Self-Cleaning Filter System Cuts Maintenance Costs
Monday, October 08, 2001A routine oil and filter change in the tight quarters of the engine room onboard a boat is normally a messy and awkward job. Buckets of used lube oil and filter cartridges must be lugged up the narrow galley stairs for disposal and new oil and filters must be carried down the stairs, all in the short time while the boat is in dock for maintenance. Boston Harbor Cruises found that Alfa Laval's Eliminator, an automatic self-cleaning filter system installed in combination with Cummins' Centinel system in its high-speed catamarans, saved $2,100 per engine per year in oil, filter and labor costs.
With a total of three boats, each with four engines, equipped with the Eliminator, Boston Harbor Cruises save a total of $25,200 per year. "After three years in operation, we are still seeing perfect oil analysis so extended engine life is an additional payoff," says Robert Tarrant, engineering manager for the Boston Harbor Cruise Lines.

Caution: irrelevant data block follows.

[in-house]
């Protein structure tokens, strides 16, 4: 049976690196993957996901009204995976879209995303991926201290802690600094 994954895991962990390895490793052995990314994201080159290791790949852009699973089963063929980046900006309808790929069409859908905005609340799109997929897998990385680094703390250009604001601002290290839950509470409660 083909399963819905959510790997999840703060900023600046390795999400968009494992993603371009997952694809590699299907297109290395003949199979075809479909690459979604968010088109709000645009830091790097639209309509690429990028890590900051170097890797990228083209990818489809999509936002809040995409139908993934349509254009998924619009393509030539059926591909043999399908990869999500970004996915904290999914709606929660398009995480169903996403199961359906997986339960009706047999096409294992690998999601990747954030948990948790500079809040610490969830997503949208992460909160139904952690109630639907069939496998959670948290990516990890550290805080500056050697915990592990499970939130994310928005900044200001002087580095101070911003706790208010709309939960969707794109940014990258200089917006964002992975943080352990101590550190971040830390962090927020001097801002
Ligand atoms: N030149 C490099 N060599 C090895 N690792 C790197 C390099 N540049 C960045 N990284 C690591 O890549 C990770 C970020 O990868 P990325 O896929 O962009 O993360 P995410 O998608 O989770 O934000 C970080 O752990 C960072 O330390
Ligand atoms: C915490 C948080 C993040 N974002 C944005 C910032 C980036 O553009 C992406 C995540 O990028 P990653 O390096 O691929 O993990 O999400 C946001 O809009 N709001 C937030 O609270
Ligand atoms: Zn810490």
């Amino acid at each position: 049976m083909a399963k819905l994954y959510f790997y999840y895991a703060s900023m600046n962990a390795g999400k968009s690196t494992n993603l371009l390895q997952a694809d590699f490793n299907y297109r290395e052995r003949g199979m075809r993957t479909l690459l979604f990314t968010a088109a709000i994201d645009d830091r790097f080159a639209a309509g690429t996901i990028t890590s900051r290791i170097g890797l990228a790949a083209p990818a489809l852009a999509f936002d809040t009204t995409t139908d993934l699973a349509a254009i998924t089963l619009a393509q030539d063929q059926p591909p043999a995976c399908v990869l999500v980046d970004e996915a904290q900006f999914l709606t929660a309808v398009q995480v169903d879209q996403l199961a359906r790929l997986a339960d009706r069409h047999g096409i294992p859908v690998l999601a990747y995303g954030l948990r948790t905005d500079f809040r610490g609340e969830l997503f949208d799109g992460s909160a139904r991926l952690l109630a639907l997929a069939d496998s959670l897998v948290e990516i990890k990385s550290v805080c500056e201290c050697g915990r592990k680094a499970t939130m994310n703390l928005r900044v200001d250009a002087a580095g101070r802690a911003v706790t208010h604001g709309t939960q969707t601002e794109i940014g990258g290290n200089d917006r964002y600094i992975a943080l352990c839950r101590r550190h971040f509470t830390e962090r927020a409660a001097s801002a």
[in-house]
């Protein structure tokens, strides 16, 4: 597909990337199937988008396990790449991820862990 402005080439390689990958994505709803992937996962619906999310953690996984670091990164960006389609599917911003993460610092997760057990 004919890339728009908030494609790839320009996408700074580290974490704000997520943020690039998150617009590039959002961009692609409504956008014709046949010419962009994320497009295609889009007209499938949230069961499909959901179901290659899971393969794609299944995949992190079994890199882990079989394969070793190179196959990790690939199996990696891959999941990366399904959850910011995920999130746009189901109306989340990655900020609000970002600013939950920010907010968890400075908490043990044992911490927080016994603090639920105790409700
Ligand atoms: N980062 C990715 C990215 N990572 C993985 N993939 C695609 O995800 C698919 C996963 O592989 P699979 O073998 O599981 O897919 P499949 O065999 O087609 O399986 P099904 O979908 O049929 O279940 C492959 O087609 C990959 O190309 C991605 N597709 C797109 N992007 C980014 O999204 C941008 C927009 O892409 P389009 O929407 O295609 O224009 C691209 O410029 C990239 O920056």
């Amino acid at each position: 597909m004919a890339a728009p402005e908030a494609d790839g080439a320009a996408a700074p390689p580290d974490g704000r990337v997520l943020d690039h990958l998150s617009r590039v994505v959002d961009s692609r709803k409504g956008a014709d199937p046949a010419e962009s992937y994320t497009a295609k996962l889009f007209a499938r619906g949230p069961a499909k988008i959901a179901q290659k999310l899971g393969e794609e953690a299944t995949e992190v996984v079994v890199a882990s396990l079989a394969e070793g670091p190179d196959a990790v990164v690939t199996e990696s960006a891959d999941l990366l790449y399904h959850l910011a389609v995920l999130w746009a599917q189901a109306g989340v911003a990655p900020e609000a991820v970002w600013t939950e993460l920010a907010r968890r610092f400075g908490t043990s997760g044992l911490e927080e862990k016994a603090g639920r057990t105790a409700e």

The Eliminator consists of an Alfa Laval Moatti automatic, self-cleaning filter and an Alfa Laval disc-stack centrifuge in a single, compact integrated housing. These two sections comprise a complete engine-mounted oil cleaning system. The full-flow section utilizes a series of stainless steel mesh elements to filter the oil and protect the engine. A small portion of the filtered oil is used to backflush sections of these elements to prevent dirt from accumulating on the screen. The backflushed oil containing the impurities is then fed to the separator section of the Eliminator, which is a very efficient disc-stacked centrifuge that cleans oil down to a two-micron level. All dirt removed in the full-flow section eventually is deposited in the centrifuge sludge where it is easily removed. The only maintenance required is replacement of the sludge collection paper in the separator.
Service Intervals Increased From 250 to 1,000 hours
The majority of the...
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